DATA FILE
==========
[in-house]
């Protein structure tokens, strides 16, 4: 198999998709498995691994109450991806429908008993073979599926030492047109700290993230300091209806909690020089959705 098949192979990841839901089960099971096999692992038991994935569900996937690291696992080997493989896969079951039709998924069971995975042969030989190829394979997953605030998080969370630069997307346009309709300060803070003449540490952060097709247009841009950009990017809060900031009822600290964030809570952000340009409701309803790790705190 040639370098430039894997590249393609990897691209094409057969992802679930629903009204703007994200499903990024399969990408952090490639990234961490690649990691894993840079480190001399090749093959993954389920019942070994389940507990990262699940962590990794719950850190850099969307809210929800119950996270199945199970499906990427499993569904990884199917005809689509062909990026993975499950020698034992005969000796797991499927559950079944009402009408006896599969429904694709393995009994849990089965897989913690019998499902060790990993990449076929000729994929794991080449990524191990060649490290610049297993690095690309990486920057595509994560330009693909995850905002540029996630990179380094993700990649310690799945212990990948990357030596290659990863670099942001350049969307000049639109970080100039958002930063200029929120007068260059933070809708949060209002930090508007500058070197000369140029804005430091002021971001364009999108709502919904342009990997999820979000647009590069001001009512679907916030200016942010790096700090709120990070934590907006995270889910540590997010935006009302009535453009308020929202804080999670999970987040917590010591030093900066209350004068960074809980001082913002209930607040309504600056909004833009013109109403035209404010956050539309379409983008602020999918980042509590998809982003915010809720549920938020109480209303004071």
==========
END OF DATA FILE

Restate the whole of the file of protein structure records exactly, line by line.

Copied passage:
[in-house]
């Protein structure tokens, strides 16, 4: 198999998709498995691994109450991806429908008993073979599926030492047109700290993230300091209806909690020089959705 098949192979990841839901089960099971096999692992038991994935569900996937690291696992080997493989896969079951039709998924069971995975042969030989190829394979997953605030998080969370630069997307346009309709300060803070003449540490952060097709247009841009950009990017809060900031009822600290964030809570952000340009409701309803790790705190 040639370098430039894997590249393609990897691209094409057969992802679930629903009204703007994200499903990024399969990408952090490639990234961490690649990691894993840079480190001399090749093959993954389920019942070994389940507990990262699940962590990794719950850190850099969307809210929800119950996270199945199970499906990427499993569904990884199917005809689509062909990026993975499950020698034992005969000796797991499927559950079944009402009408006896599969429904694709393995009994849990089965897989913690019998499902060790990993990449076929000729994929794991080449990524191990060649490290610049297993690095690309990486920057595509994560330009693909995850905002540029996630990179380094993700990649310690799945212990990948990357030596290659990863670099942001350049969307000049639109970080100039958002930063200029929120007068260059933070809708949060209002930090508007500058070197000369140029804005430091002021971001364009999108709502919904342009990997999820979000647009590069001001009512679907916030200016942010790096700090709120990070934590907006995270889910540590997010935006009302009535453009308020929202804080999670999970987040917590010591030093900066209350004068960074809980001082913002209930607040309504600056909004833009013109109403035209404010956050539309379409983008602020999918980042509590998809982003915010809720549920938020109480209303004071």